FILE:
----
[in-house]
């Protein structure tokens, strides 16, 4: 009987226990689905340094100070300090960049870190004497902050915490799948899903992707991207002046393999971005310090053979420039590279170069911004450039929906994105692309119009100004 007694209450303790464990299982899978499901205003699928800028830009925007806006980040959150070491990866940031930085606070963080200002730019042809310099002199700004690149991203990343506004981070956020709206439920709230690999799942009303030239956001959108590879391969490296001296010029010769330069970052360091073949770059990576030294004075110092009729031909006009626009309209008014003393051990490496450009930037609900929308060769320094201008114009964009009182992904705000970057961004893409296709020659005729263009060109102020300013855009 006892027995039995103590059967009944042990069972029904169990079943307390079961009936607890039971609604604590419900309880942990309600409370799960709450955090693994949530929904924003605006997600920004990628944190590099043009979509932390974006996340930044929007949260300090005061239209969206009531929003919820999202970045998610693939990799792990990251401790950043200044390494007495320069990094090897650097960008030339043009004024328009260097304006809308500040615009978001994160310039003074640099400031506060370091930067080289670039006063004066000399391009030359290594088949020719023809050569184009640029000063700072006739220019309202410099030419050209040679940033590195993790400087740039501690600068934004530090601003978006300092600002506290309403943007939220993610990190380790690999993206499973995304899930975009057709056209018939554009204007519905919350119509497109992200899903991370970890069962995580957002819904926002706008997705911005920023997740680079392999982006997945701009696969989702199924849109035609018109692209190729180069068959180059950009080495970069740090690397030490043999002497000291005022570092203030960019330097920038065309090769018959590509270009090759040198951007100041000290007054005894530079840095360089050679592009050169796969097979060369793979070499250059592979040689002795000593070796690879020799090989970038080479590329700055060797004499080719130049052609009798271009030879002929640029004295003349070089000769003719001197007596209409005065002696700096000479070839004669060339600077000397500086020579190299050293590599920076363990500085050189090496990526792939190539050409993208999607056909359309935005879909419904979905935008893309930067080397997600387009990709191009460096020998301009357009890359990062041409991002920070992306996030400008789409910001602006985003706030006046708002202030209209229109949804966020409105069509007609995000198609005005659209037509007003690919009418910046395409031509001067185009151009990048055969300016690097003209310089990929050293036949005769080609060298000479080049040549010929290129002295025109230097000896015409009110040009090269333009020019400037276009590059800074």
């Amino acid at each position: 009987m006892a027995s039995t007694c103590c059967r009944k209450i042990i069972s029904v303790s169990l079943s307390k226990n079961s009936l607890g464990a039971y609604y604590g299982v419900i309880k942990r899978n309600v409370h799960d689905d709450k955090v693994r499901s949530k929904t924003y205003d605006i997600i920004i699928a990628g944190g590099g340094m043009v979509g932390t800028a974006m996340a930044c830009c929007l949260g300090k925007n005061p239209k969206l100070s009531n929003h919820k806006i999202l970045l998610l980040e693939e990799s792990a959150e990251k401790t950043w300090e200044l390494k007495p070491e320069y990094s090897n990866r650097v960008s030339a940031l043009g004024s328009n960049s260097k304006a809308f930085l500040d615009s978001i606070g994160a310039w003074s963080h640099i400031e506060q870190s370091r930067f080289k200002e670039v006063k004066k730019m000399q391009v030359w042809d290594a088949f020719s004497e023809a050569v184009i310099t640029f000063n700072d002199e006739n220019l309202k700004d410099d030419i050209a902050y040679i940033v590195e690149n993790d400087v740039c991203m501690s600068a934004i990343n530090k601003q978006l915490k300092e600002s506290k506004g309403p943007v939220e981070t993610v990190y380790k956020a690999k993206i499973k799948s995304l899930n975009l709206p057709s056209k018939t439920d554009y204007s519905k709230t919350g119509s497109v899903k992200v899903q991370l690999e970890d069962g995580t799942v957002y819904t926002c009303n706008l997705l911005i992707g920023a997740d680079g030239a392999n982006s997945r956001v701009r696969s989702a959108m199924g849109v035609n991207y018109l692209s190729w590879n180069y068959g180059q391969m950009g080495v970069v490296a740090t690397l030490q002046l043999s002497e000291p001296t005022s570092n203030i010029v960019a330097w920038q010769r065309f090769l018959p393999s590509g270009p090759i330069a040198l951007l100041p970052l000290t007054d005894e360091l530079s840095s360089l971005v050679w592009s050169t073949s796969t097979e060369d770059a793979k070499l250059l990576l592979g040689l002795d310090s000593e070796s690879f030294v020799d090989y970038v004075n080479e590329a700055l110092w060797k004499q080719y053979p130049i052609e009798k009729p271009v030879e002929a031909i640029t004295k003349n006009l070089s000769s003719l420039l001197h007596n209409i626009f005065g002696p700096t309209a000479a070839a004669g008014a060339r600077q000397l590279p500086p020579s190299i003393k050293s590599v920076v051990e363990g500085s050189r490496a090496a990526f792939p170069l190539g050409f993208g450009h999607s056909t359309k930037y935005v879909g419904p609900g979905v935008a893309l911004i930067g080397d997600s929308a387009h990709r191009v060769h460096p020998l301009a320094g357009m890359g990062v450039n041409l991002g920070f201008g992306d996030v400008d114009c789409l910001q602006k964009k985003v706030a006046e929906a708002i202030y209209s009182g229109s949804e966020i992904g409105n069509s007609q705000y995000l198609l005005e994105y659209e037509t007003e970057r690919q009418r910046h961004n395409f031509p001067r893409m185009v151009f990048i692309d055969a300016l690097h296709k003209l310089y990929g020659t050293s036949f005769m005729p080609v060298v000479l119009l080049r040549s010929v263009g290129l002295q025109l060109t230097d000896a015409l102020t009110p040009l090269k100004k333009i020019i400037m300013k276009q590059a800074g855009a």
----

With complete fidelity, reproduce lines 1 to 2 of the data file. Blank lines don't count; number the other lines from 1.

[in-house]
């Protein structure tokens, strides 16, 4: 009987226990689905340094100070300090960049870190004497902050915490799948899903992707991207002046393999971005310090053979420039590279170069911004450039929906994105692309119009100004 007694209450303790464990299982899978499901205003699928800028830009925007806006980040959150070491990866940031930085606070963080200002730019042809310099002199700004690149991203990343506004981070956020709206439920709230690999799942009303030239956001959108590879391969490296001296010029010769330069970052360091073949770059990576030294004075110092009729031909006009626009309209008014003393051990490496450009930037609900929308060769320094201008114009964009009182992904705000970057961004893409296709020659005729263009060109102020300013855009 006892027995039995103590059967009944042990069972029904169990079943307390079961009936607890039971609604604590419900309880942990309600409370799960709450955090693994949530929904924003605006997600920004990628944190590099043009979509932390974006996340930044929007949260300090005061239209969206009531929003919820999202970045998610693939990799792990990251401790950043200044390494007495320069990094090897650097960008030339043009004024328009260097304006809308500040615009978001994160310039003074640099400031506060370091930067080289670039006063004066000399391009030359290594088949020719023809050569184009640029000063700072006739220019309202410099030419050209040679940033590195993790400087740039501690600068934004530090601003978006300092600002506290309403943007939220993610990190380790690999993206499973995304899930975009057709056209018939554009204007519905919350119509497109992200899903991370970890069962995580957002819904926002706008997705911005920023997740680079392999982006997945701009696969989702199924849109035609018109692209190729180069068959180059950009080495970069740090690397030490043999002497000291005022570092203030960019330097920038065309090769018959590509270009090759040198951007100041000290007054005894530079840095360089050679592009050169796969097979060369793979070499250059592979040689002795000593070796690879020799090989970038080479590329700055060797004499080719130049052609009798271009030879002929640029004295003349070089000769003719001197007596209409005065002696700096000479070839004669060339600077000397500086020579190299050293590599920076363990500085050189090496990526792939190539050409993208999607056909359309935005879909419904979905935008893309930067080397997600387009990709191009460096020998301009357009890359990062041409991002920070992306996030400008789409910001602006985003706030006046708002202030209209229109949804966020409105069509007609995000198609005005659209037509007003690919009418910046395409031509001067185009151009990048055969300016690097003209310089990929050293036949005769080609060298000479080049040549010929290129002295025109230097000896015409009110040009090269333009020019400037276009590059800074």